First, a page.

As the band name already suggests, this is a supposed conceptual musical tale about the moods and feelings that the character named Pubert Brown-Fridge was experiencing on the last day of his life (!?).
However strange it may sound, I suppose this should be more than enough to gain interest of fans of concepts such as S.F.Sorrow, Ogden’s Nut Gone Flake or any of Ray Davies’ ones, and the music itself, of course, doesn’t get much farther from the idea.
The only exception (conceptually rather than musically), might be the opening cover of Eight Days A Week, in the vein of The Vagrants/’Fudge school of slowing things down and turning catchy pop songs into heavy psych mutants.
They continue to “Move” along the heavy psych dose of Syd-like melodies (Sleepy Jan), which they do quite often throughout the album (The Icecream Sons, Bite The Sun), occasionally interrupted with some out-of-place female-vocals, which is also the only objection to the otherwise good timey late-Beatles-by-way-of-Badfinger feel of Come Friday Afternoon.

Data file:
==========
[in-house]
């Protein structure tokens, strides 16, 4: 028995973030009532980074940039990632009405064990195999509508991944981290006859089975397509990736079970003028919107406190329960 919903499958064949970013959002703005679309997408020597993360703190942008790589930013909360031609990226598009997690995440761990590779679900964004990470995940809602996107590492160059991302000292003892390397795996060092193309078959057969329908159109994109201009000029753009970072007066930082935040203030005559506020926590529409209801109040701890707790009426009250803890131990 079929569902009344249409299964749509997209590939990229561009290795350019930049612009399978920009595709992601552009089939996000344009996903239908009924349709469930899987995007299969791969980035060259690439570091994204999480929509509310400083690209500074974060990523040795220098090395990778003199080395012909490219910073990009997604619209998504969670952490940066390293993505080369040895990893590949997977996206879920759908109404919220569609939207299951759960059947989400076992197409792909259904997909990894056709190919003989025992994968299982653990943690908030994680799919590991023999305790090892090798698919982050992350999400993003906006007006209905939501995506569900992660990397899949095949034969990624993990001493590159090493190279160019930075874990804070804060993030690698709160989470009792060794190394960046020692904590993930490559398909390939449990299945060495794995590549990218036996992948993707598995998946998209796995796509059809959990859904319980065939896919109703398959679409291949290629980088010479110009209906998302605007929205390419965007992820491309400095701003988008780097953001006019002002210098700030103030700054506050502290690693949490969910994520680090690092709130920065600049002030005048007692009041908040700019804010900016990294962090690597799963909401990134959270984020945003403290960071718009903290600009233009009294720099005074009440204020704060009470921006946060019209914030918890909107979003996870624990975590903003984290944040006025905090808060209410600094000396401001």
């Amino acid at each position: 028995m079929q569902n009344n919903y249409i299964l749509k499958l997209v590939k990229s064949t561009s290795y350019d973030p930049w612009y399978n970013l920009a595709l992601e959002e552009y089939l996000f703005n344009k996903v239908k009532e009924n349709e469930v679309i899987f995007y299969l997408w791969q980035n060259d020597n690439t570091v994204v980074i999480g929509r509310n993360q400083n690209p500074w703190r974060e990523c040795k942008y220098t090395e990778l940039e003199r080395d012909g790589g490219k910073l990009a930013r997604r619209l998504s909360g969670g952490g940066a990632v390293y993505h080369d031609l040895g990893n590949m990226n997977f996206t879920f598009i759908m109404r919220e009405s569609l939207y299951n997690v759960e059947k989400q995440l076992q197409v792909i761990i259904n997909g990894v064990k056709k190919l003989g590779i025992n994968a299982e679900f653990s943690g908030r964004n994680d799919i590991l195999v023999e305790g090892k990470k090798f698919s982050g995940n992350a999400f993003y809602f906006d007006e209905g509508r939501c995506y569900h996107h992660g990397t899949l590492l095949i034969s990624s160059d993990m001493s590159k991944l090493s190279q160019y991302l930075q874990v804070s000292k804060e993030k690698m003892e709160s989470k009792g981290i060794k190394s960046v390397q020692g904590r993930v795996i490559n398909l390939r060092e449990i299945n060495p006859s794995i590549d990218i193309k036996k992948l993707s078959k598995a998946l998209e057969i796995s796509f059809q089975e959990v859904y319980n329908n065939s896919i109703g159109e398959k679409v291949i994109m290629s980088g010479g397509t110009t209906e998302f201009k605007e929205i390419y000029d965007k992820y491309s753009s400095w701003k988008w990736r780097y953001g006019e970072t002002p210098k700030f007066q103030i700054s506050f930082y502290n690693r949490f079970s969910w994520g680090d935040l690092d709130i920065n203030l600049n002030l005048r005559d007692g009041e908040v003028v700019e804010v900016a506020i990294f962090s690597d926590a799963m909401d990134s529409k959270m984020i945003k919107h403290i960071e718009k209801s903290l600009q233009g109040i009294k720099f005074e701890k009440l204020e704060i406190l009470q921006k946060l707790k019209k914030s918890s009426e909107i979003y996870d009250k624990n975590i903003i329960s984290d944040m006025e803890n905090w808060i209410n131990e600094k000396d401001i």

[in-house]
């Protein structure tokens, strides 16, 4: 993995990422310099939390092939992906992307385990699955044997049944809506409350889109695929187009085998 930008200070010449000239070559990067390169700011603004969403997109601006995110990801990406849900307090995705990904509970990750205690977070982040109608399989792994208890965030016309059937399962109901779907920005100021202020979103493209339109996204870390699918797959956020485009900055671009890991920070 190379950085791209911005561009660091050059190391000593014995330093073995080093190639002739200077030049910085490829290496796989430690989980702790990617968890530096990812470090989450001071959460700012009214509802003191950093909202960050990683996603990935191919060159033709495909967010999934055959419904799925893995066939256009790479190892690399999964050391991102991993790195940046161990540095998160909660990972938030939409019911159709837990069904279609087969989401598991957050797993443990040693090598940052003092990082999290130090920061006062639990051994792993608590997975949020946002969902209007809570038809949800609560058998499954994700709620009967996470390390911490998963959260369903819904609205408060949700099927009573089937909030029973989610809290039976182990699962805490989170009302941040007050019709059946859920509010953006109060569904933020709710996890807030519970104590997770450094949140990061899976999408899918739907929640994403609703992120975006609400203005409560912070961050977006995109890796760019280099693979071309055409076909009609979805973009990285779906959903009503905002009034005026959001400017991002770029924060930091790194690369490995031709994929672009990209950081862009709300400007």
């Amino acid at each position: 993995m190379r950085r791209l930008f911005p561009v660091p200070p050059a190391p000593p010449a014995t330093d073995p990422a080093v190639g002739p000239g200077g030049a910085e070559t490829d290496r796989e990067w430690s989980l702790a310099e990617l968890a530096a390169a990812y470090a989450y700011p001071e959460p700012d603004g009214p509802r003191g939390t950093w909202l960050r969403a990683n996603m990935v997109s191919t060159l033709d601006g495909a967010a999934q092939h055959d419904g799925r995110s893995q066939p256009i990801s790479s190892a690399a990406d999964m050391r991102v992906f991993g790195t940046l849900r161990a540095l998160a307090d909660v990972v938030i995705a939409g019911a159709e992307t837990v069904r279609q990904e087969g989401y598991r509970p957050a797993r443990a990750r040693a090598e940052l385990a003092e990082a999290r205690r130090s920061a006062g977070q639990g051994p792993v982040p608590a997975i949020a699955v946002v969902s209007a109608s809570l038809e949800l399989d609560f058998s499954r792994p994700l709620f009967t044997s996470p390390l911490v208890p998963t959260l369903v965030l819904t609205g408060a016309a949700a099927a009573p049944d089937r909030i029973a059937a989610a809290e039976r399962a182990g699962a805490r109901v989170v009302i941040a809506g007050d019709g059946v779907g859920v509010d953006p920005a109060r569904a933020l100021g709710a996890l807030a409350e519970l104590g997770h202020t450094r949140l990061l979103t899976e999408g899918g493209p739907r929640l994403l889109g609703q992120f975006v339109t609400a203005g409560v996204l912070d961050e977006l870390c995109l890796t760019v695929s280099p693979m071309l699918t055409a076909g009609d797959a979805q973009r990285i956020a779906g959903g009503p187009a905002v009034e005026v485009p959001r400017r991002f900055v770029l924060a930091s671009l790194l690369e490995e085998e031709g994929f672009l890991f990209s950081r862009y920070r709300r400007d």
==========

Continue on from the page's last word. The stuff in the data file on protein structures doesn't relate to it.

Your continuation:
More good times are about to be had with the following quirky Sopwith Camel ride (if they were British) of Make It Happen, or the equally quirky Britsike of The 1 U Love, with a Martin Newell-ish ‘80s touch to it.
Of course, it was just a matter of moment when will the Kinky-pop creep in, and it finally does with the vaudevillian vibe of Love Is A Virus and the “well respected” sing-along Bottle Of Gin.
By the way, the album comes from the land of Oz, featuring members of famous bands whose names I won’t mention, so that you don’t get mislead.
[Released by Laughing Outlaw 2004]